Week 7 Studio Sheet (Solutions)

Useful advice: The following solutions pertain to the theoretical problems given in the tutorial classes. You are strongly advised to attempt the problems thoroughly before looking at these solutions. Simply reading the solu- tions without thinking about the problems will rob you of the practice required to be able to solve complicated problems on your own. You will perform poorly on the exam if you simply attempt to memorise solutions to the tutorial problems. Thinking about a problem, even if you do not solve it will greatly increase your understanding of the underlying concepts. Solutions are typically not provided for Python implementation questions. In some cases, psuedocode may be provided where it illustrates a particular useful concept.

Implementation checklist

Assessed Preparation

Problem1. Drawaprefixtriecontainingthestringscat,cathode,canopy,dog,danger,domain.Terminate

each string with a $ character to indicate the ends of words.

It will be most beneficial for your learning if you have completed this checklist before the studio.

By the end of week 7, write Python code for a Trie structure (recommended to use a class). It should have an insert method and a search method.

Source: https://www.cs.usfca.edu/~galles/visualization/Trie.html

Problem2. DrawasuffixtreeforthestringABAABA$. Solution

Studio Problems

Problem 3. Describe an algorithm that given a sequence of strings over a constant-size alphabet, counts how many different ones there are (i.e. how many there are ignoring duplicates). Your algorithm should run in O (T ) time where T is the total length of all of the strings.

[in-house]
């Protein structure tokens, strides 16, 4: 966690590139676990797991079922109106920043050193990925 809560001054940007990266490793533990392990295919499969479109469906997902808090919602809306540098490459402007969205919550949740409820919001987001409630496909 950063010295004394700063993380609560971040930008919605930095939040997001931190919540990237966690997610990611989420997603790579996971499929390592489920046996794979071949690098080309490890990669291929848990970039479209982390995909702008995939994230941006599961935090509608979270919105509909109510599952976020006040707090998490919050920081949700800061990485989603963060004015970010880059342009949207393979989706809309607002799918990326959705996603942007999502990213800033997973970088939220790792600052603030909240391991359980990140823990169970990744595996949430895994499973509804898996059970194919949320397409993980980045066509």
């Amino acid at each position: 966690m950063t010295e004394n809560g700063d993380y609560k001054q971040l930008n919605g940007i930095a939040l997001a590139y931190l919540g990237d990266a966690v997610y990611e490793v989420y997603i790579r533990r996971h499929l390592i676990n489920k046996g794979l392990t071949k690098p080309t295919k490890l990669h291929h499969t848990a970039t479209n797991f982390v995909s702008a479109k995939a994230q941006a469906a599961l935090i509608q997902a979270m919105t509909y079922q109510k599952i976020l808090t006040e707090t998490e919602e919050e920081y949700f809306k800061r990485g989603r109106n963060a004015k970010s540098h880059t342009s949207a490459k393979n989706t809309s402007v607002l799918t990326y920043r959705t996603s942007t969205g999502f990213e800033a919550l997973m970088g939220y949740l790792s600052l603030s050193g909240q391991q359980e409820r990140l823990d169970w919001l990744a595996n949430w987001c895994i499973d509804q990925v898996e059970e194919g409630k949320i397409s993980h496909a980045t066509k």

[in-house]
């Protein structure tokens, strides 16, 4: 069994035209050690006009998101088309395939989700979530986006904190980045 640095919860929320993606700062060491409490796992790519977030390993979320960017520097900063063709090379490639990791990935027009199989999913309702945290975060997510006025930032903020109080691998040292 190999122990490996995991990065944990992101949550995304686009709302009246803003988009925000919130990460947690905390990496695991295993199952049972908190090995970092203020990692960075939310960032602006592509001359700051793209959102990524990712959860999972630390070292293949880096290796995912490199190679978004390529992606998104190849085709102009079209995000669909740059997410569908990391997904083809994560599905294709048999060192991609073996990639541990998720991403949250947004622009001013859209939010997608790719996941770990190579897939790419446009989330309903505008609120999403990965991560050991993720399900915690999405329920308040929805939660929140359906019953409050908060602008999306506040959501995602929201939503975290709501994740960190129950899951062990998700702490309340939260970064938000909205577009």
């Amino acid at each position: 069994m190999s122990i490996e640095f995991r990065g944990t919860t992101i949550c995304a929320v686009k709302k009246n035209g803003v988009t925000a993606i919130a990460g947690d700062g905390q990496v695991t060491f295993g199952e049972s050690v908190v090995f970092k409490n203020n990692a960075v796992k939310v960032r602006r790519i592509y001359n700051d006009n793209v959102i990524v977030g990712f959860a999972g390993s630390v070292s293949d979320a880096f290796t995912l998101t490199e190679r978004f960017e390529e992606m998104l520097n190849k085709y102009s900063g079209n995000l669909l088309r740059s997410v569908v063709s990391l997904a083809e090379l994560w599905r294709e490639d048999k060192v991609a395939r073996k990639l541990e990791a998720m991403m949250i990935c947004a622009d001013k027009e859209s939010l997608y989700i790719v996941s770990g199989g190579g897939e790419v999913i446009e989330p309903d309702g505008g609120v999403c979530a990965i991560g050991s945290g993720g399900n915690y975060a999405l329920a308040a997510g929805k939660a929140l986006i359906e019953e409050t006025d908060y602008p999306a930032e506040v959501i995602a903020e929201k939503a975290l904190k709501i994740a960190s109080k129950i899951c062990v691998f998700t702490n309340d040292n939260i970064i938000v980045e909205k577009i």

Initialise count = 0. Append “$” to each string. Insert each string into a trie. After all strings have been inserted, traverse the tree and count the number of “$” nodes. If two strings are the same, they will termi- nate in the same node, so the number of “$”s is the number of distinct strings. It will take O (T ) to build the trie, and O (T ) to traverse the trie, so the whole algorithm runs in O (T ).

Problem4. DrawasuffixtreeforthestringGATTACA$. Solution

Source: https://visualgo.net/en/suffixtree

The numbers at the leaf nodes are the suffix IDs (assuming first suffix has ID 0). This visualisation merges the nodes that form a chain but do not show tuple representation of the branch. Write the tuple repre- sentation yourself. In exams, you must write the nodes in tuple (x,y) representation.

Problem5. DescribeanalgorithmthatgivenastringSoflengthn,countsthenumberofdistinctsubstringsof S in O(n) time.

First let’s consider how to solve this with a suffix trie, and then convert our solution to work in a suffix tree. A substring of S is a prefix of a suffix of S. This means that each substring of S can be found by following some path from the root of a suffix trie of S to some node (possibly leaf, possibly internal). If two substrings of S are the same, they will end at the same node. So to count distinct substrings, we can just count the nodes of the suffix trie, which takes O(n2) time.